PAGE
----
Bloomberg: Secretary of State Condoleezza Rice agreed with Russia during a meeting in Hanoi last month that the United Nations should limit sanctions on Iran to blocking access to nuclear weapons-related materials, Russian Foreign Minister Sergei Lavrov said. By Janine Zacharia
Dec. 1 (Bloomberg) — Secretary of State Condoleezza Rice agreed with Russia during a meeting in Hanoi last month that the United Nations should limit sanctions on Iran to blocking access to nuclear weapons-related materials, Russian Foreign Minister Sergei Lavrov said.
Lavrov, in an interview today on the sidelines of a democracy conference at the Dead Sea in Jordan, said an initial European proposal to bar Iran from obtaining materials with potential military uses, prohibit travel by its officials and limit study-abroad programs for students was too sweeping and too punitive.
“The Europeans want to make very broad sanctions, which feels not like inducing Iran to cooperate but rather like” the measures are “intended to punish Iran,” Lavrov said.
Winning Russian support is crucial to advancing the diplomatic offensive against the Iranian government, which has ignored UN demands that it stop enriching uranium and open its nuclear program to more scrutiny.
There were signs yesterday that Lavrov’s objections had already been taken into account and that that the U.S. was now willing to negotiate on the basis of more narrow limits. A European diplomat said Britain, France and Germany have scaled back proposed sanctions to gain Russian support.
Lavrov said Russia objected to a version of the draft resolution that he said included a ban on trade in all materials listed by the Nuclear Suppliers Group and the Missile Technology Control Regime, forums for governments whose goal is nonproliferation.
“Many of the items on those lists have nothing to do with nuclear technologies,” Lavrov said. Banning them comprehensively would create an “unwanted precedent,” he said.
Talks on a UN Security Council resolution aimed at persuading Iran to abandon its nuclear activities have been deadlocked for months.
The U.S. suspects that the Iranian drive to produce enriched uranium is a precursor to building a bomb, in contravention of the Non-Proliferation Treaty, to which Iran is a signatory. Iran, which has major natural gas reserves and is the second-biggest oil producer in the Middle East, says the fuel is needed to generate electricity.
Iran’s deputy foreign minister for economic affairs, Alireza Attar, told a conference in Istanbul last week that his country has plans to build 20 nuclear reactors to keep up with rising energy consumption.
Rice, speaking yesterday to reporters who accompanied her to Jordan, suggested the U.S. might be prepared to bring a resolution to a vote at the UN even if there was a prospect it wouldn’t be unanimously approved.
“We have to do something,” Rice said. “And I’m all for maintaining unity, but I’m also in favor of action. And we’ll just have to look at what the options are.”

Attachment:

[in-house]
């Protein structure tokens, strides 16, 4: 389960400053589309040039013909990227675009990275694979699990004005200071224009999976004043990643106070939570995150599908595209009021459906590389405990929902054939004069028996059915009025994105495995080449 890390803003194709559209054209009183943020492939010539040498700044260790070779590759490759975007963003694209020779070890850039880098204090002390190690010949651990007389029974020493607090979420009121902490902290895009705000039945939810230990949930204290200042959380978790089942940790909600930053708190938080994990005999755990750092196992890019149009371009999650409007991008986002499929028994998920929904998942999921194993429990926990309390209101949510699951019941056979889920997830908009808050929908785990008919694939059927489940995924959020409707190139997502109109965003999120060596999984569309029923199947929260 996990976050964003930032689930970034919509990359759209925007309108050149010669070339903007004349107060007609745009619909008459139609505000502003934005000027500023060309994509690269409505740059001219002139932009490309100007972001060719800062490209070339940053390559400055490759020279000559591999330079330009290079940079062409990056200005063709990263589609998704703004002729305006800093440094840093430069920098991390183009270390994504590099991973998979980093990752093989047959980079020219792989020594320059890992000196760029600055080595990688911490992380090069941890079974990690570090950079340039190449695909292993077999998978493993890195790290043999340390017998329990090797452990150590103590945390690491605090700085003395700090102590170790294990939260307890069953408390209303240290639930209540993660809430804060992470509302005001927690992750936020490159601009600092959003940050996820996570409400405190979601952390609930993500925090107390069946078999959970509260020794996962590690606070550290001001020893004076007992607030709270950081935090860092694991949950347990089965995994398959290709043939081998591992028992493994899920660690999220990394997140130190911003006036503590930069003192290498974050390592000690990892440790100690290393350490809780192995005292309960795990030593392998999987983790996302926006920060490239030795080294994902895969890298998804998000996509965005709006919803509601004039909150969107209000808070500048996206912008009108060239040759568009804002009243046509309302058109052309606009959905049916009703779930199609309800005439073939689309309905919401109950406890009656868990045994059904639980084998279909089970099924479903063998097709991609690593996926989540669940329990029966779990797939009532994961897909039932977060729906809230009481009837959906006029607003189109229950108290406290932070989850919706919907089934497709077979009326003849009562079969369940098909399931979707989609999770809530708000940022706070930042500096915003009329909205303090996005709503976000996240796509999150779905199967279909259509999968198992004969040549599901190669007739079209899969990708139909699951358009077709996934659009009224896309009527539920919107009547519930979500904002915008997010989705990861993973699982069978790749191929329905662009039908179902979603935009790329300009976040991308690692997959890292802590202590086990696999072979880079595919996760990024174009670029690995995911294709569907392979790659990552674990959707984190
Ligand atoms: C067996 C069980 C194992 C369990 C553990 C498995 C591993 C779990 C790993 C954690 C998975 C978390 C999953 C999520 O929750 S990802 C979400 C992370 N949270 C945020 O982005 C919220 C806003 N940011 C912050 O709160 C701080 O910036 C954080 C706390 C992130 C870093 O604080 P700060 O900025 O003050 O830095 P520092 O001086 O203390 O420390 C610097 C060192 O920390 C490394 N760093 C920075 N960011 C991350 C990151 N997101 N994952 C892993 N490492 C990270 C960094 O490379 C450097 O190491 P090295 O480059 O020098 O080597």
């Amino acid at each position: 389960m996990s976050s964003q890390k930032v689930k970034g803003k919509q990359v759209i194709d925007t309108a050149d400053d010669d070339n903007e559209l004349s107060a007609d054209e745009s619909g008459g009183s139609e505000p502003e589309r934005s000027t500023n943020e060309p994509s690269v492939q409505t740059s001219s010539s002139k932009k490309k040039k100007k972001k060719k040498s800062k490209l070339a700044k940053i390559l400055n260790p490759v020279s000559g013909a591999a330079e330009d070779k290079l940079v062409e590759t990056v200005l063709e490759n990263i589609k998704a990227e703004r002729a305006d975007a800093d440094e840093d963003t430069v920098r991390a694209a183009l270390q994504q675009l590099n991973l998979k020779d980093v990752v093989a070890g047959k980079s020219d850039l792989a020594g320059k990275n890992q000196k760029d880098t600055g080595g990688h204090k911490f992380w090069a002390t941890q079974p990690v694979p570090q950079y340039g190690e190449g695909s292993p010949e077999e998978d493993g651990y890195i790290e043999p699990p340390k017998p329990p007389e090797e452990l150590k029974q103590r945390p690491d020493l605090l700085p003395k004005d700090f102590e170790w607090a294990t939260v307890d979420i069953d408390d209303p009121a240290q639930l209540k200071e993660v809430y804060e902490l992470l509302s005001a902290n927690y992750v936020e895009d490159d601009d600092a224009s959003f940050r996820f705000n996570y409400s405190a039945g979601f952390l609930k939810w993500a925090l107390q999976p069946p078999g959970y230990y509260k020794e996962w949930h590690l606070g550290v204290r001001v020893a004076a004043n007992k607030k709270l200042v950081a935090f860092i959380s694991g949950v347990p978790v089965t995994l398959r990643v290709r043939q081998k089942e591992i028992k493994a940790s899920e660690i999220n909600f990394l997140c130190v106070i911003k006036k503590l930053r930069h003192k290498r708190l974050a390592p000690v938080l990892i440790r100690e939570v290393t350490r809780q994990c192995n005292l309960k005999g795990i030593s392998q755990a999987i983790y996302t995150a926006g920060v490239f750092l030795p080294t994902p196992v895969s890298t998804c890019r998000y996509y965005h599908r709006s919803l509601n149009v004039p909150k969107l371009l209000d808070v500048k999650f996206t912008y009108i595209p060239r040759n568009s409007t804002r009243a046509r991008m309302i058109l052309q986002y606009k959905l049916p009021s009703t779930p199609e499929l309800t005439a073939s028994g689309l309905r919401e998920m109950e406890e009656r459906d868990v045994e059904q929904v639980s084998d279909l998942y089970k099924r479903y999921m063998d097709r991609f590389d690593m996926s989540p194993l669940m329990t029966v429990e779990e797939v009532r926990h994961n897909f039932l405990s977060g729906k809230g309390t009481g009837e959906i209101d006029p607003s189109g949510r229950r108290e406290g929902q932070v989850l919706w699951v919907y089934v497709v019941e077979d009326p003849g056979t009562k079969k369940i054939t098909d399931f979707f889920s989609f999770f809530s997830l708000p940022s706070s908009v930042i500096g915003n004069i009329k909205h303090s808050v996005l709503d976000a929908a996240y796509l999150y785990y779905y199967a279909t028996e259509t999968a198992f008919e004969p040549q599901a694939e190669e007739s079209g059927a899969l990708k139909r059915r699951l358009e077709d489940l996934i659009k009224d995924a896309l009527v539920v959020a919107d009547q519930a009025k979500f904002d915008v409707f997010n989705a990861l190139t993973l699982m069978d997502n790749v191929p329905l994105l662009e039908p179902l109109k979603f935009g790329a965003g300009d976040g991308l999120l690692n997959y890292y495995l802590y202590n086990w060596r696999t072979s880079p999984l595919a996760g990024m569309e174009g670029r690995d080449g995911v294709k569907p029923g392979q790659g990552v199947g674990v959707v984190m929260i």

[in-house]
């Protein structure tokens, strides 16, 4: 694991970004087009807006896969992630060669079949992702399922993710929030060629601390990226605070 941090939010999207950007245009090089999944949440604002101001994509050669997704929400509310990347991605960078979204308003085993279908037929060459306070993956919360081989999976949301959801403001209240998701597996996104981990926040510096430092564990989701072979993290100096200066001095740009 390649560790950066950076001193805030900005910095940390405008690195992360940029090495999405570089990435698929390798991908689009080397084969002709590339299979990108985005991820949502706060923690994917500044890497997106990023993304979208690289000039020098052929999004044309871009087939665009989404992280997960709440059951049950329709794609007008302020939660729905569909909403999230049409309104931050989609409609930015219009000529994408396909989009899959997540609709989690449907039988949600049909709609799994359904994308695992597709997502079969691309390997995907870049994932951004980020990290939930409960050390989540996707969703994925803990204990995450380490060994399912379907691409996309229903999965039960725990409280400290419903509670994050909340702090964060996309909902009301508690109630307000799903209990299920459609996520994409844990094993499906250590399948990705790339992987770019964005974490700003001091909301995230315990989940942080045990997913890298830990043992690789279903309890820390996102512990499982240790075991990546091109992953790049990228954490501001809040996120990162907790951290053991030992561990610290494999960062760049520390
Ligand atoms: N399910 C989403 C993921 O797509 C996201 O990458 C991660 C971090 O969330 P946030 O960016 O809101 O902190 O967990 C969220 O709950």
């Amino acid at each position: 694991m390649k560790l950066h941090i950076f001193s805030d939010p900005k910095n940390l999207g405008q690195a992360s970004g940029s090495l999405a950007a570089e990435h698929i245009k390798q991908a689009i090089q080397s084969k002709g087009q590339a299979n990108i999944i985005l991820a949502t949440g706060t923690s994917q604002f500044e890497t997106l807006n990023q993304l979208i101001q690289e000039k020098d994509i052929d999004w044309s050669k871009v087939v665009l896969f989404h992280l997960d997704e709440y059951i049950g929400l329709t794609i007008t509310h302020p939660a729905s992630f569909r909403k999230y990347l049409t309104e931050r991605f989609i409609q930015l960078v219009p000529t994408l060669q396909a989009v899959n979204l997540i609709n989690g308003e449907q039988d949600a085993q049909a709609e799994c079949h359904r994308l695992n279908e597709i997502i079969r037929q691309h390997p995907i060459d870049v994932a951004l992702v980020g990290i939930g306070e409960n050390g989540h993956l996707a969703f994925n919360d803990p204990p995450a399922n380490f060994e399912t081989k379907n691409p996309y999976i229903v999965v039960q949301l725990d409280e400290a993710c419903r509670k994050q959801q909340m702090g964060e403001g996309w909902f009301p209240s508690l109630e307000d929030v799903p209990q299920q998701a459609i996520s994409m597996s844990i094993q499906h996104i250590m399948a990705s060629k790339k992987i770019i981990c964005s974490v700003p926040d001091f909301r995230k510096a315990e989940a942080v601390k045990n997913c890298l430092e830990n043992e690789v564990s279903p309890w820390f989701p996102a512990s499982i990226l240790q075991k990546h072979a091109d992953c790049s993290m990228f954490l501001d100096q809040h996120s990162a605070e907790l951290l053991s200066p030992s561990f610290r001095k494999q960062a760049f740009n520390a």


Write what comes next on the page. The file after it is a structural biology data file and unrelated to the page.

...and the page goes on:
Rice hinted there had been a breakthrough with Russia. “We had very good discussions with the Russians when we were in Hanoi,” Rice said, referring to a meeting she had with Lavrov during the Asia-Pacific Economic Cooperation summit in the Vietnamese capital last month. “And I hope that that’s soon going to be reflected in what happens at the Security Council.”
Lavrov said today that the “good discussions” Rice described resulted in her endorsing the idea of a smaller basket of sanctions, specifically those recommended by the International Atomic Energy Agency. Those are limited to items related to uranium enrichment, chemical reprocessing, heavy- water reactor construction and missile technologies, he said.
“If we stick to the original logic of supporting strongly the IAEA, then I think we can manage easily” to get a resolution. “And that’s what Condi agreed when we talked in Hanoi, on this logic of concentrating sanctions on areas of concern to the IAEA.”
Rice’s spokesman, Sean McCormack, who was en route back to Washington aboard her plane, was unreachable for comment.
A revised draft resolution, given this week to the U.S., China and Russia, bans only items that might be used to build a nuclear weapon, the European diplomat said on condition of not being identified, echoing what Lavrov said he favored today.
The new draft removes a proposed ban on fuel for the Bushehr power plant that Russia is helping Iran to build. It also extends to 60 days from 30 days the period before the UN’s nuclear watchdog agency would report to the Security Council on Iran’s compliance with a required suspension of uranium enrichment activities, the diplomat said.
British Ambassador Emyr Jones Parry told reporters at the UN today that he didn’t expect envoys in New York to resume talks on Iran for “at least 10 days.” Jones Parry said the draft resolution was a “work in progress” that has to “ripen” before being taken up by the Security Council.